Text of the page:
The Lessons of Pandemic Inflation

As economists and pundits continue to debate why Americans aren’t feeling better about the economy despite healthy growth and falling rates of inflation, the inflation outlook itself continues to improve. Last week, the Commerce Department reported that, according to a measure that the Federal Reserve watches closely—the Personal Consumption Expenditure (P.C.E.) deflater—consumer prices rose by just three per cent from October, 2022, to October, 2023. That’s not far above the Fed’s target of two per cent, and, in the case of some items, including gasoline and used vehicles, prices are falling, not merely going up at a lower rate.

As usual, the story can be complicated by considering different measures of price rises. For reasons that I’ve never found wholly convincing, many economists focus obsessively on “core” inflation, which excludes the prices of energy and food. According to the P.C.E. core index, the core rate is still running a bit higher: 3.5 per cent. But, in the three months from August to October, it rose at an annualized rate of just 2.2 per cent. “The short-term rate of price increases is now very close to target, and slowing,” the economic advisory firm Pantheon Macroeconomics noted in a client circular.

Given all the furor over inflation when it was rising rapidly in 2021 and 2022, this year’s big drop is surely worthy of more inspection than it has received. Since June of last year, when the headline rate hit 9.1 per cent, virtually all measures of price rises have fallen dramatically. And with the latest declines even some erstwhile inflation hawks have acknowledged that the outlook is now benign. “I’m later to proclaim it than many others but we’re almost at the soft landing,” the Harvard economist Jason Furman wrote on X (formerly Twitter) after the P.C.E. numbers were released. On the other side of the debate, Claudia Sahm, a former Federal Reserve economist who has vigorously defended the $1.9 trillion American Rescue Plan of 2021, which some of the hawks blamed for driving inflation higher, titled her latest Substack post “I was right.”

It can’t be denied that inflation has declined more rapidly than many economists (and the Fed) expected, and that this fall has coincided with sustained growth in employment and gross domestic product despite higher interest rates. In June of last year, Lawrence Summers, another Harvard economist, said, “We need five years of unemployment above five per cent to contain inflation—in other words, we need two years of 7.5 per cent unemployment or five years of six per cent unemployment or one year of ten per cent unemployment.” But inflation has come down even as the unemployment rate has stayed below four per cent for twenty-one months, a spell of low joblessness that hasn’t been matched since the nineteen-sixties. The argument that a recession was necessary to break the back of inflation turned out to be flat wrong.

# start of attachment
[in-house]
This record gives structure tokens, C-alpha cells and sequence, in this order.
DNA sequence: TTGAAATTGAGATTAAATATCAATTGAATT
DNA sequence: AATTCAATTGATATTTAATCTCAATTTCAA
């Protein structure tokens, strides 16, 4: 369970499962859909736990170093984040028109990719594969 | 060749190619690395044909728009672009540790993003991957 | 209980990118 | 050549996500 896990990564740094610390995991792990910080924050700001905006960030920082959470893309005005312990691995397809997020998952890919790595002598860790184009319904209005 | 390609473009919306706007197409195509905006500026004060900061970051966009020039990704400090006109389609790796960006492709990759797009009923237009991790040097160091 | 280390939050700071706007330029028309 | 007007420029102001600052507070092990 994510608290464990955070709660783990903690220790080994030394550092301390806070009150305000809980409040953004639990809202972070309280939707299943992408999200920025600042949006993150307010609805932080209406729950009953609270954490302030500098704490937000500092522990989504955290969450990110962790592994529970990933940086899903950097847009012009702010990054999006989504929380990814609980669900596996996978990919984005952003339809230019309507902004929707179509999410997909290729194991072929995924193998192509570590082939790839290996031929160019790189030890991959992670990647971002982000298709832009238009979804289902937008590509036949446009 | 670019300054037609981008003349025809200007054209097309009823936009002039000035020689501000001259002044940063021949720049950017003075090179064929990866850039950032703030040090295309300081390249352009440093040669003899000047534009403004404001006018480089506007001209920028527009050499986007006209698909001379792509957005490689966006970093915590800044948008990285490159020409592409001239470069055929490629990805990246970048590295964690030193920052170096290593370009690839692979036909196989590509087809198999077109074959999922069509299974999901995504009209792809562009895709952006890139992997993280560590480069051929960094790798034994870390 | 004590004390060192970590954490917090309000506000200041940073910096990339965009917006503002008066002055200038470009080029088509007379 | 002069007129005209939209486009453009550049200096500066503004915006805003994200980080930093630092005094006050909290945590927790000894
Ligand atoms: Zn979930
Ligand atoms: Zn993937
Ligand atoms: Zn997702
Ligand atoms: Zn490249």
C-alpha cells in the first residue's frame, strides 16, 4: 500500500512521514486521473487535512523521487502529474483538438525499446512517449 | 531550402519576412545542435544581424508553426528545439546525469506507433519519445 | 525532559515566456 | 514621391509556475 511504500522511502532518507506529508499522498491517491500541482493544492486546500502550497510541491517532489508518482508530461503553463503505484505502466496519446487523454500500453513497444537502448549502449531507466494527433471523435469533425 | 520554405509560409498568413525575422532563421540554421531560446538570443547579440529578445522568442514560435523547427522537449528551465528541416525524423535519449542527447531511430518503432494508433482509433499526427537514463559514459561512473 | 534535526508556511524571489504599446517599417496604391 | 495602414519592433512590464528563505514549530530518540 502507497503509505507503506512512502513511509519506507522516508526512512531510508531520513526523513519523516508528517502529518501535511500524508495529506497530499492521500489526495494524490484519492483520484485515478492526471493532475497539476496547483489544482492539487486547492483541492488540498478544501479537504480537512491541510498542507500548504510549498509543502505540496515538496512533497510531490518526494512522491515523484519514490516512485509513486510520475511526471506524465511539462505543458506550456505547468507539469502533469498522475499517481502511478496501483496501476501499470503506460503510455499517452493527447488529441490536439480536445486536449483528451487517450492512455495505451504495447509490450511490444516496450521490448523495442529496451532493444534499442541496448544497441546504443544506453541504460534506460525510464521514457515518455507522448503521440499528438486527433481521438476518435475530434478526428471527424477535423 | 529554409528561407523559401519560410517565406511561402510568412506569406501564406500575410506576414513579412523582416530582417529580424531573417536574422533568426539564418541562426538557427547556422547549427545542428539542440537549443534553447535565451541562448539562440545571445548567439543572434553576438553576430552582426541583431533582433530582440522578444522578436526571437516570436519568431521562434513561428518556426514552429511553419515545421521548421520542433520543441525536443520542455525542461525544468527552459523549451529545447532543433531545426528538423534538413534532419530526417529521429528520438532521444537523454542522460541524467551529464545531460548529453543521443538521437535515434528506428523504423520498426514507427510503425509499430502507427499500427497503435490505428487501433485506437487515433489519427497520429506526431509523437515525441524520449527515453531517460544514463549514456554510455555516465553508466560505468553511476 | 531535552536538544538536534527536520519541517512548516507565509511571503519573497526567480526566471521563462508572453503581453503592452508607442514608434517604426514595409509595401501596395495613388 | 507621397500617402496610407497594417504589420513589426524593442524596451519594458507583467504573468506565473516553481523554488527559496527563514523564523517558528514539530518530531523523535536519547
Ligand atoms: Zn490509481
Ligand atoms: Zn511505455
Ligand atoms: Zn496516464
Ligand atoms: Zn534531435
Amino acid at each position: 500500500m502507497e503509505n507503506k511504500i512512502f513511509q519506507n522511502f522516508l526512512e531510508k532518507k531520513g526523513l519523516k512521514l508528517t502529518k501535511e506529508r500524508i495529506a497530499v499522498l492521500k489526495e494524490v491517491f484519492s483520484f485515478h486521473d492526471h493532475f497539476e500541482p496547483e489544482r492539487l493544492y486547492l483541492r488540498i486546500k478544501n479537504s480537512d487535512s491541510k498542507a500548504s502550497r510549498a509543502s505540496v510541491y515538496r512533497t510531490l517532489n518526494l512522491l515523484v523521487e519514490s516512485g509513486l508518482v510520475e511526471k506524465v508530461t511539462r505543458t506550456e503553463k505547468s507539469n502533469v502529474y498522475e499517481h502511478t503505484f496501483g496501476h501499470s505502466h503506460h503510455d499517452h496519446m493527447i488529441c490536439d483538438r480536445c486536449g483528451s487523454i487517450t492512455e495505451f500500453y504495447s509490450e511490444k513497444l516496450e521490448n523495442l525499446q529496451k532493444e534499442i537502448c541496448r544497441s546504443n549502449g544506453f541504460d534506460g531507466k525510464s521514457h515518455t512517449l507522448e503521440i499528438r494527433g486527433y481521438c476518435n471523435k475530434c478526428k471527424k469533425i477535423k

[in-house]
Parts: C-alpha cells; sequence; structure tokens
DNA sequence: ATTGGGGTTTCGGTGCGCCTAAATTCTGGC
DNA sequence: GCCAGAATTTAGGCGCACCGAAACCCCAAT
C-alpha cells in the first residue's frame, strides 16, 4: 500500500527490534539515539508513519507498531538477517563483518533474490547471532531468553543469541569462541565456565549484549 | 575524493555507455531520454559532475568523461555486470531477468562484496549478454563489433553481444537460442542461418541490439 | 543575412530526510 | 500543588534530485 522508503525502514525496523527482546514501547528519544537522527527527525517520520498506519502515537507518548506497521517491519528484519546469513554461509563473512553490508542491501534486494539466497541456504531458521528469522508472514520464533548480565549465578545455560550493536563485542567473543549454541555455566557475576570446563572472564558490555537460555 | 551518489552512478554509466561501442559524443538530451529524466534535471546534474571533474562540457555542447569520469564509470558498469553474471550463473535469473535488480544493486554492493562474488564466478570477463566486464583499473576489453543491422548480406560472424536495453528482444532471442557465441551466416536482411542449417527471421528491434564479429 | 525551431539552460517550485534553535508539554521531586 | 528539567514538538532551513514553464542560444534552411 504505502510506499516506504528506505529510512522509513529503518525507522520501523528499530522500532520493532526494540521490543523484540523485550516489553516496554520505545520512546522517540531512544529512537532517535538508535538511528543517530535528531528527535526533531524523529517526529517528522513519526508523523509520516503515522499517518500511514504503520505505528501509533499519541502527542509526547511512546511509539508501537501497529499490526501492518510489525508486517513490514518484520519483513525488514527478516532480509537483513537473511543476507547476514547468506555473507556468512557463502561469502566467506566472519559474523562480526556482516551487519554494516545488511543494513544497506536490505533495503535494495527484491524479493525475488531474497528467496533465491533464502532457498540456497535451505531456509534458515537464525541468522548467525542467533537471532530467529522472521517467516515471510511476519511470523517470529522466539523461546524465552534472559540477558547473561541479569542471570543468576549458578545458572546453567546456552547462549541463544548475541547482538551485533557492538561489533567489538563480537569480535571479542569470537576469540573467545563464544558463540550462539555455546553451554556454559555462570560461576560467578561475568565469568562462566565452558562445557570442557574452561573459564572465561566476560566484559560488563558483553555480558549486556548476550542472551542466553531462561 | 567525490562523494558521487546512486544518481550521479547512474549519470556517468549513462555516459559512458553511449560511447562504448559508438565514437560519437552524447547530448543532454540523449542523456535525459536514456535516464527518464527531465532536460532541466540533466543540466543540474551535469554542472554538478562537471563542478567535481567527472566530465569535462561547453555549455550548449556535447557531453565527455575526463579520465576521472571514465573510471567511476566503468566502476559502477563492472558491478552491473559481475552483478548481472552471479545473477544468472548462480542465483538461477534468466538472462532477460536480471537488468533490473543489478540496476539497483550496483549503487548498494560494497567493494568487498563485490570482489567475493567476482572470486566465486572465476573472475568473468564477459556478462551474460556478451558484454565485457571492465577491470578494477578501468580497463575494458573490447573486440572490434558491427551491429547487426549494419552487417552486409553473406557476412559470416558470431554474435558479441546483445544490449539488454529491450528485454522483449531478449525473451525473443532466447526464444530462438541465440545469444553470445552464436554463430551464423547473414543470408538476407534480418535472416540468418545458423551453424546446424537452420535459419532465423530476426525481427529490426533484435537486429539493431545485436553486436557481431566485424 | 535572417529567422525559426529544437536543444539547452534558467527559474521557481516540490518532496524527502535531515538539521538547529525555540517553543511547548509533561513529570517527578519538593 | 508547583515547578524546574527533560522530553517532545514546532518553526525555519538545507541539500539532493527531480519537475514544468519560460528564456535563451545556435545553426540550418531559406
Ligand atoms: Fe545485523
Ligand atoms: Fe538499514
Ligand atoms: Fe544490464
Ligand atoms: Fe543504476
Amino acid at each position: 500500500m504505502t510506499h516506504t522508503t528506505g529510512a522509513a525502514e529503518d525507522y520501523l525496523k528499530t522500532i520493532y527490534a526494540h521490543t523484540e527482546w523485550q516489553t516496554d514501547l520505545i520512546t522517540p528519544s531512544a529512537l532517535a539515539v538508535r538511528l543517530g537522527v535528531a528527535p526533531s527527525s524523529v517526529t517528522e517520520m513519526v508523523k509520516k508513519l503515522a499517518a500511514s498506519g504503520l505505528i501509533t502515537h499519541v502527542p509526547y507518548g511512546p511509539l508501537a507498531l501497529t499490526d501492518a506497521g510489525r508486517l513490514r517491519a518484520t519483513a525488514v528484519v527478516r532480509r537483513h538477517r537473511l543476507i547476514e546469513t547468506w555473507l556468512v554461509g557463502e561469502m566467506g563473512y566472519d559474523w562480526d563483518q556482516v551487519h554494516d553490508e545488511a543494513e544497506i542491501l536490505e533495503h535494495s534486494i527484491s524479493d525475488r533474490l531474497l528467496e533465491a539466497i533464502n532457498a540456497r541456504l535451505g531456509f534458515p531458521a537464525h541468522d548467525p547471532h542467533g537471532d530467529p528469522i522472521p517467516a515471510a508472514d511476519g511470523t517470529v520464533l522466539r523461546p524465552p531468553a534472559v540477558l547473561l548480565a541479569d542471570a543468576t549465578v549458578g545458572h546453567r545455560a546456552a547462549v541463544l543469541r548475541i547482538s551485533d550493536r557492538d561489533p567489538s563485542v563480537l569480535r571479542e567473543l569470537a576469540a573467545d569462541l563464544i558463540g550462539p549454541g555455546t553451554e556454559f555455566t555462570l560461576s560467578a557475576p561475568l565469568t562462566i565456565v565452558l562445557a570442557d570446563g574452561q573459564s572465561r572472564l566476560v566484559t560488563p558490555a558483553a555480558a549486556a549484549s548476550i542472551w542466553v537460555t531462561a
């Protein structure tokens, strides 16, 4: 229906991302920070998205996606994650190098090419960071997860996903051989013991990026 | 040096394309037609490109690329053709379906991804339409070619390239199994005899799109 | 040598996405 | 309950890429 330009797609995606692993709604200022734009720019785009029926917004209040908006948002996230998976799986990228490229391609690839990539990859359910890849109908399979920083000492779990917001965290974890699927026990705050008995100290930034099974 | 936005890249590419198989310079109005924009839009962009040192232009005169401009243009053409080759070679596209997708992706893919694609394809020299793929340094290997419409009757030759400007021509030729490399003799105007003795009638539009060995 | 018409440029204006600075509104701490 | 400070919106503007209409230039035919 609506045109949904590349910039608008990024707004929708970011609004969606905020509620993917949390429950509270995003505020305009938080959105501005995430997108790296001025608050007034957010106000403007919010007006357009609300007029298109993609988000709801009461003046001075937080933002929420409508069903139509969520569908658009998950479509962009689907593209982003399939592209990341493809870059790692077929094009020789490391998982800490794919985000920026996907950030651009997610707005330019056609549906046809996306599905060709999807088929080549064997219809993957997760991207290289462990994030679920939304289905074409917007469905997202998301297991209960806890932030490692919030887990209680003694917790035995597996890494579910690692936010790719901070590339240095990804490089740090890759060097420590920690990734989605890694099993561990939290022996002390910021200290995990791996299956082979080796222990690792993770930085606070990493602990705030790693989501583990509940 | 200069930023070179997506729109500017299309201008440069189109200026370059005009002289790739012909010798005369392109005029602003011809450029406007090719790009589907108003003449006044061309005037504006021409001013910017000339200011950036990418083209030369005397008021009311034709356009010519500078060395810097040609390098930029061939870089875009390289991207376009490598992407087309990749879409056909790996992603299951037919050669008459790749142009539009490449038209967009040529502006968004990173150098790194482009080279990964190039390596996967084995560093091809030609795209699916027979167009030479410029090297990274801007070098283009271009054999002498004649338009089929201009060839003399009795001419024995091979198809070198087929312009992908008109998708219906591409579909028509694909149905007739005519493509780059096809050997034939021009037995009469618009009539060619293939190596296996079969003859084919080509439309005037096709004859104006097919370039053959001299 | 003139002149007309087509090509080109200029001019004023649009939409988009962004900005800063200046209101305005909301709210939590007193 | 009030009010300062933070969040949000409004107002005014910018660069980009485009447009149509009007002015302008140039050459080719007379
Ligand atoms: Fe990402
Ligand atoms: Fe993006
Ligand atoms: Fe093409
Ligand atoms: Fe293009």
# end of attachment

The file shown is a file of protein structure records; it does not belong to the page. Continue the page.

Why so? Part of the explanation is that the hawks were relying on textbook models that explain inflation mainly in terms of the level of over-all demand in the economy, as proxied by the level of unemployment or G.D.P. Bringing down inflation in these models requires sacrificing some output and employment. (The exact amount is known as the “sacrifice ratio.” ) A new study from the White House’s Council of Economic Advisers (C.E.A.) illustrates the shortcomings of this approach when it is applied to recent history.

To explain the path of inflation throughout the past decade, the C.E.A. used a statistical model that incorporated past inflation rates, an index of expected inflation, import prices, and the amount of slack in the labor market, measured by the difference between the actual unemployment rate and an estimate of the full-employment rate. When this model was applied to the recent data for core P.C.E. inflation, it left “most of the excess inflation of 2021, 2022, and 2023 unexplained . . . suggesting that we must go beyond the variables enumerated in the model to explain the rise and fall of pandemic inflation,” the C.E.A. reported in a blog post last week.

What was missing from the model? The most obvious thing was anything specifically having to do with the pandemic, and its disastrous impact on global supply chains. To remedy this omission, the C.E.A. added an extra variable: an index of supply-chain disruptions developed by the Federal Reserve Bank of New York, which incorporates things such as shipping and airfreight rates. (In 2020 and 2021, some shipping rates more than quadrupled. In the past year or so, they have nearly fallen back to pre-pandemic levels.) With the supply-chain index included as an explanatory variable, the model was able to explain much more of the inflation spike. And decomposing the findings indicated that changes in the supply-chain index could explain more of the surge in inflation than any other factor. In other words, the data suggest that the snarling of the global supply chain was the primary driver of the inflation spike and its subsequent unwinding.

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